Every year for the past couple of years, I have looked forward to Dr. Albert Mohler’s summer reading list. Last year, I read probably 8 of the 10 books on this list and had similiar success the year prior as well. I marked my first book from his list in 2016 with “Operation Thunderbolt”.
It is actually fortune that I write this post today, because July 3rd 2016 marks the 40th anniversary of Operation Thunderbolt. In late June 1976, a group of terrorists that were part of a splinter off of the PLO (Palestinian Liberation Organization) called the PFLP (Popular Front for the Liberation of Palestine) hijacked an Air France plane in Athens bound for France. They took all the people on the plane hostages and coerced the pilot and the aircrew with bombs, grenades, and small arms weapons to land the plane in Libya. The plane was full of Israeli’s as well as many other nationalities. After refueling in Libya, the plane went on to Uganda, where the hostages were trotted off the plane at Entebbe Airport into the old airport terminal and were held captive. The terrorists demanded that Israel release over 50 Palestinian terrorists in Israel’s captivity. The government of Israel was, then, in a bind: bow to terrorist pressures and release the prisoners in exchange for the hostages or not to give into terrorist pressures and risk the lives of the hostages. The situation was made even more complicated because Ugandan President, Idi Amin, was covertly aiding the terrorists by giving them Ugandan troops and other resources to fuel their hate against Israel.
Israel balked at the proposition by the terrorists, but refused to give up on the hostages. Many lessons were learned at Entebbe, but it’s important to remember that 1976 was not 2016: meaning, a military operation had never been carried out to rescue hostages before and therefore even the idea was uncharted waters. But Israel has never been shy about taking drastic measures during a crisis (as I read about in another one of Dr. Mohler’s suggested readings in 2014 about the Six Days War, where small Israel launched a preemptive strike against their enemies instead of waiting to be attacked; this unprecedented military strike actually knocked out the Jordanian and Egyptian Air Forces before they even knew what hit them, which you can read about more in my review of Steven Pressfield’s book, “At the Lion’s Gate” here). Plans began to come in about utilizing Israel’s special forces unit, aptly named “The Unit”, to commit to a rescue operation.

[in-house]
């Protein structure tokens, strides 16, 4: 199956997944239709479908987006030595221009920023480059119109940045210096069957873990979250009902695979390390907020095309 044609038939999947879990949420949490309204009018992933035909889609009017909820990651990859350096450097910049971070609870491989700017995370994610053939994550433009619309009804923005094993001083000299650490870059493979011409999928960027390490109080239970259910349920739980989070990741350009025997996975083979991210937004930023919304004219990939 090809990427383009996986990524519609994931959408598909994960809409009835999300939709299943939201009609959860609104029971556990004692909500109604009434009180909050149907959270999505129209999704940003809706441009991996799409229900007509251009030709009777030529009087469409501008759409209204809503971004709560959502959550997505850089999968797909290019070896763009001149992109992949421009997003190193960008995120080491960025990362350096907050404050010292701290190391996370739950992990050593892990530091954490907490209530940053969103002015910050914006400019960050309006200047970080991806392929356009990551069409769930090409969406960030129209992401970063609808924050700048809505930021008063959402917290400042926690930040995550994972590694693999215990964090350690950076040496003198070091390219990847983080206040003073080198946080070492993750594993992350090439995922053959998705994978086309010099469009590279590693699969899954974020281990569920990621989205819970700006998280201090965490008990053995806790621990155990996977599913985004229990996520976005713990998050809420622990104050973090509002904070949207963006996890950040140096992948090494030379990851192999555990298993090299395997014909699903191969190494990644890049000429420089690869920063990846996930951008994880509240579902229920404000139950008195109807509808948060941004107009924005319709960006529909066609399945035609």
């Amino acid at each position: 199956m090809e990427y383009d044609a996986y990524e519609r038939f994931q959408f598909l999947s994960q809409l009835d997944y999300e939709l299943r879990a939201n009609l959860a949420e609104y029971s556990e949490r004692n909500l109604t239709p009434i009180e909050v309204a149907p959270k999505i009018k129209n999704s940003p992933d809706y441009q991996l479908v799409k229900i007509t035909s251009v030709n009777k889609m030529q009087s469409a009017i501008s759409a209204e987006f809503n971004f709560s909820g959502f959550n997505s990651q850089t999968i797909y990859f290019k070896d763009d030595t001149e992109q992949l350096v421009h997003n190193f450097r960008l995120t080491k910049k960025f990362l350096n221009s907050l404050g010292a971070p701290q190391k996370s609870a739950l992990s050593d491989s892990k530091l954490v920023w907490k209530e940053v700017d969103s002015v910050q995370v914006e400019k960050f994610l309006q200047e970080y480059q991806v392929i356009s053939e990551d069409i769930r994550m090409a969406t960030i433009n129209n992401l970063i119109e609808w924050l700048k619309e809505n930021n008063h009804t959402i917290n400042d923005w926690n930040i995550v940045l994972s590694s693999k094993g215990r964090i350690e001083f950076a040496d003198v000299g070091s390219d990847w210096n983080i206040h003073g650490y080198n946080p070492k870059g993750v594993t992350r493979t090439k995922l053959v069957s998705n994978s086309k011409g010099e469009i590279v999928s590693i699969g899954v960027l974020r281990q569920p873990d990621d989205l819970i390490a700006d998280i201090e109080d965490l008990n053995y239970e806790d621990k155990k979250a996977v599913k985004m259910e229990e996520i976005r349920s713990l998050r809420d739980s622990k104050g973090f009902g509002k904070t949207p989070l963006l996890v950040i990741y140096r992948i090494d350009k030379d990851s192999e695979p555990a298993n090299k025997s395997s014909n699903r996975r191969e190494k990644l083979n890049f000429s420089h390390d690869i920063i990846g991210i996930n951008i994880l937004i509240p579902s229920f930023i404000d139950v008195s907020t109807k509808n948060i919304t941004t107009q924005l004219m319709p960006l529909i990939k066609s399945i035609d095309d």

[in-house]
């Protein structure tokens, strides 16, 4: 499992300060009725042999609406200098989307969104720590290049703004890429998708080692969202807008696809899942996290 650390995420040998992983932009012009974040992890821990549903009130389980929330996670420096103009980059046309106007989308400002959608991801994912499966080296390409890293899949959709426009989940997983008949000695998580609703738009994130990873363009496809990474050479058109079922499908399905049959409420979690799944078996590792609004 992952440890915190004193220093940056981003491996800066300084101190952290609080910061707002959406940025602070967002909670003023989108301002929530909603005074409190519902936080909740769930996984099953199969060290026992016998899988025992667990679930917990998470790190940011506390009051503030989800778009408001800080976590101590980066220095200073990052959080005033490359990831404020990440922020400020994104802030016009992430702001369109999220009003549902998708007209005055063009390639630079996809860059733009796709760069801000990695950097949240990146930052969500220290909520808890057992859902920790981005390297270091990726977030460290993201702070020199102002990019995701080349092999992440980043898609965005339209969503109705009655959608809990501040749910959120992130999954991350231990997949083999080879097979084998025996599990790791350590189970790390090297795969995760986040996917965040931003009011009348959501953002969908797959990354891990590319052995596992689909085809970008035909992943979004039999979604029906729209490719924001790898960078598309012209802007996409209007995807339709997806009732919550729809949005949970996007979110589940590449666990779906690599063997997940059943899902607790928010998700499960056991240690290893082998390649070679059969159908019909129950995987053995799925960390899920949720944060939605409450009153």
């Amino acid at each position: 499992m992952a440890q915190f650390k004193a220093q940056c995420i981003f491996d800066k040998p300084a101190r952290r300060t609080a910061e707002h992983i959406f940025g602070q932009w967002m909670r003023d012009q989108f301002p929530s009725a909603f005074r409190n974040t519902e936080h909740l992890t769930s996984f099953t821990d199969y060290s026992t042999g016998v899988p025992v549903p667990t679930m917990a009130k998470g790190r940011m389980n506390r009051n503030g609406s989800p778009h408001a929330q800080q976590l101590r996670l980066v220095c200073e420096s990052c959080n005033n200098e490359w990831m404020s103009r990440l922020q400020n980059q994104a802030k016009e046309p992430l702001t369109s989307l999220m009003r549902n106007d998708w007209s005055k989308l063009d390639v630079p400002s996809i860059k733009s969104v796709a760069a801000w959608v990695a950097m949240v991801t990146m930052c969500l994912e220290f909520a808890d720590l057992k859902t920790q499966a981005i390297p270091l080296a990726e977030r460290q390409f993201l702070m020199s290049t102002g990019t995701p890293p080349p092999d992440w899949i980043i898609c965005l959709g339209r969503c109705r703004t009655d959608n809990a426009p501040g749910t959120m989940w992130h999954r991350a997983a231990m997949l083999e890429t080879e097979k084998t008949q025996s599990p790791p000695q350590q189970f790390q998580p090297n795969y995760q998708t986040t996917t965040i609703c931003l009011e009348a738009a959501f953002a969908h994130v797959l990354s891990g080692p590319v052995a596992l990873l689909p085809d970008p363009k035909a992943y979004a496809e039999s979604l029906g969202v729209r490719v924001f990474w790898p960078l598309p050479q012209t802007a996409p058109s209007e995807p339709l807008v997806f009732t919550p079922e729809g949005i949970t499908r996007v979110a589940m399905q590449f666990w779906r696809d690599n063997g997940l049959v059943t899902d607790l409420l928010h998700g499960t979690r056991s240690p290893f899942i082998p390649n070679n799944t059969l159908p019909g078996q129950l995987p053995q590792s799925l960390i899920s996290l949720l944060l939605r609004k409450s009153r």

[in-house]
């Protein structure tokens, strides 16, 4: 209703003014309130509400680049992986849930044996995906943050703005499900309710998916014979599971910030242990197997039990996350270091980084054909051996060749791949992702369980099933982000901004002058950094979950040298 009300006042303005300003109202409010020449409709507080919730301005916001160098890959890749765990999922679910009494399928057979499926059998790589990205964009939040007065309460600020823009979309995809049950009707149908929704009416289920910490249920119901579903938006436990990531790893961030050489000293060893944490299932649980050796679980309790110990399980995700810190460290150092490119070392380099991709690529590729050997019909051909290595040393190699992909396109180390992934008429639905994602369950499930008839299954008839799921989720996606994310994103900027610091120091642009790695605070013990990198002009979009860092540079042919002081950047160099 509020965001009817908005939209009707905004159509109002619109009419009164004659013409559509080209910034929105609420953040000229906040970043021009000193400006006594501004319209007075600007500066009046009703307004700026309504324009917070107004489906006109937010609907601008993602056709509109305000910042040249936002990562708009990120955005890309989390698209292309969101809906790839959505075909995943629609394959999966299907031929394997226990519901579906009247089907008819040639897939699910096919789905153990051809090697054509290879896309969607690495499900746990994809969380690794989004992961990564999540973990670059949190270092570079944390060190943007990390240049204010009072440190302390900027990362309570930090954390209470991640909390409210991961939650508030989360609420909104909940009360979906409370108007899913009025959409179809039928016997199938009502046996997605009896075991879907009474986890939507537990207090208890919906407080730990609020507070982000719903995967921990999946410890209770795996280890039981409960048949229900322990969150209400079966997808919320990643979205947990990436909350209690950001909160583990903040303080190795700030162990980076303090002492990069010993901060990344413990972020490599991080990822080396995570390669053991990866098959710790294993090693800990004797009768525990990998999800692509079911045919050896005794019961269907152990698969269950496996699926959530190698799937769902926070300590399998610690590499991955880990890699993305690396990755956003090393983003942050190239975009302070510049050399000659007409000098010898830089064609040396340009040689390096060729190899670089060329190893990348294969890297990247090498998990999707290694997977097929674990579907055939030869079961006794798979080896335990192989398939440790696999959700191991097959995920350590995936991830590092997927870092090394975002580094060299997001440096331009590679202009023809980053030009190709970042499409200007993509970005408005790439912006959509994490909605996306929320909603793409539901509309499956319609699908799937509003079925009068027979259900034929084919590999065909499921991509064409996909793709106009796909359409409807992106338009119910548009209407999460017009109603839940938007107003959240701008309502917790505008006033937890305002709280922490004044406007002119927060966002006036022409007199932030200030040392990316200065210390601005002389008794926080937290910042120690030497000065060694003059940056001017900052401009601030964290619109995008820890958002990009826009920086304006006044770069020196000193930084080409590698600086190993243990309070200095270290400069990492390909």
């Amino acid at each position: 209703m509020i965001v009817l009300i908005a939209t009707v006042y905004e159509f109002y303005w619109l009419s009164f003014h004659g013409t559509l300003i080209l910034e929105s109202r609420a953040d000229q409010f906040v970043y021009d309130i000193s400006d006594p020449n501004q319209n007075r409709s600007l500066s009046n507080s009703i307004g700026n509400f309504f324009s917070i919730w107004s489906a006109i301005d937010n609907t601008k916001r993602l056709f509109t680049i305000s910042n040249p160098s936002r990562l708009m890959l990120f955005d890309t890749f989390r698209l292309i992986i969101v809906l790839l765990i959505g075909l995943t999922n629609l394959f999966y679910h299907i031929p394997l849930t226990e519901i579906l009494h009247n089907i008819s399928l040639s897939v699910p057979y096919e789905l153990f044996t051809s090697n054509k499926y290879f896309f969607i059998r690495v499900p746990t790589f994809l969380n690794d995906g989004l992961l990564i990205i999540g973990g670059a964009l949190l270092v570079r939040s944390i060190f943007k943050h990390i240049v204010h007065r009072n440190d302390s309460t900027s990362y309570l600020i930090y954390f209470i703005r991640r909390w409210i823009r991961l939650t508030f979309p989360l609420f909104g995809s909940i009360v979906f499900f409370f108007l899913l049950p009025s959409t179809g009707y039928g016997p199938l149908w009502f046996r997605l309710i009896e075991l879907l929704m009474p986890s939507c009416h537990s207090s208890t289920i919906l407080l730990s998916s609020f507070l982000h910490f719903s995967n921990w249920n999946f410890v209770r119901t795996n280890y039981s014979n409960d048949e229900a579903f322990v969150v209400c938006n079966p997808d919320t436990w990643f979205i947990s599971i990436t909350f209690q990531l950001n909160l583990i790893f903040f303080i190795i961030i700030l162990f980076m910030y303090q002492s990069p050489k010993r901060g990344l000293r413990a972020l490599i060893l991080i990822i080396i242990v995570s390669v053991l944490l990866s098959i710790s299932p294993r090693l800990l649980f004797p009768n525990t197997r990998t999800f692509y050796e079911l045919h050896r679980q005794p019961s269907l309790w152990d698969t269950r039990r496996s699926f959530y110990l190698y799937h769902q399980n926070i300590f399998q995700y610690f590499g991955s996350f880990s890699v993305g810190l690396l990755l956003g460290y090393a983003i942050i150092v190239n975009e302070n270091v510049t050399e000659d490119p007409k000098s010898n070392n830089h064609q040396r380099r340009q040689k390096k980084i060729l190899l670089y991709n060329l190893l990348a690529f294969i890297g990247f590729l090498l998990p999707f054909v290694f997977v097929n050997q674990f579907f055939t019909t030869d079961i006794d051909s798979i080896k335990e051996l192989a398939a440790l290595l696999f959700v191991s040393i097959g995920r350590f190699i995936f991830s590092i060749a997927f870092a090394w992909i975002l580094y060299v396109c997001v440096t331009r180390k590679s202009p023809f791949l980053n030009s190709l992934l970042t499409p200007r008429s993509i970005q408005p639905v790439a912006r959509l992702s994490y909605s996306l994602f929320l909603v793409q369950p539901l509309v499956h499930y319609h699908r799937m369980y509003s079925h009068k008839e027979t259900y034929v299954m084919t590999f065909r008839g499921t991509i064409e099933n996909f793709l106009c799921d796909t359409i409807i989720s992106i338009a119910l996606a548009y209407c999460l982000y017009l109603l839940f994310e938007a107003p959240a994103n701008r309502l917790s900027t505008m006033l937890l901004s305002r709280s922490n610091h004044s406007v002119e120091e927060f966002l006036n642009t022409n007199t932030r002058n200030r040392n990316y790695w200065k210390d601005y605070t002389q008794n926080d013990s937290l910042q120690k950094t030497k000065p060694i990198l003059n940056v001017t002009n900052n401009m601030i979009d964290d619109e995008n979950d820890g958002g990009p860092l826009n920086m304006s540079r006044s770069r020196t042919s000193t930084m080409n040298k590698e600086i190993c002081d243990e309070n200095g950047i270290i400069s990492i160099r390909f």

On July 3rd, 1976, the Unit carried out the audacious plan to rescue the hostages. They did so with precision, speed, and ruthlessness. In total, they were in Uganda for just about an hour and a half and lost only 6 lives; one of which was current Prime Minister Benjamin Netanyahu’s brother, Yoni Netanyahu.
What Operation Thunderbolt did for Western relations with terrorists was to demonstrate that the first solution was not always to capitulate. The Israelis showed that dealing with terrorists actually fueled their campaign: if they could simply hijack a plane and then get what they wanted, they would keep utilizing that course of action. On the contrary, if they knew that military units would come for them to kill them and release hostages, then they would be much less inclined to hijack airplanes. In fact, after Operation Thunderbolt, the amount of terrorist hijackings went dramatically down. It also fueled interest in special military units in Western democracies. For example, the Army’s Delta Force was began to respond to terrorists threats in light of Israel’s success in Operation Thunderbolt.
Much of the book focuses on the prisoners and their living conditions in captivity, governmental procedures and planning, and military jargon about the structure of the raid. The actual raid is only covered in about 2 chapters time. I thought it was a little anti-climatic for how long the book is. But nonetheless: this is a page turner. And although I knew all along that they were successful in their mission, I couldn’t stop reading. The twists and turns will make you double check that it is indeed a non-fiction book.
One annoying part of the book is that all the times are in GMT instead of local times. I understand the author was trying to help by having that base line, but when you say something like “0300 GMT” you infer that that is the middle of the night, when in fact it could be in the middle of the afternoon. I wish he just stated “local time” instead of using GMT, but that’s a minor inconvenience.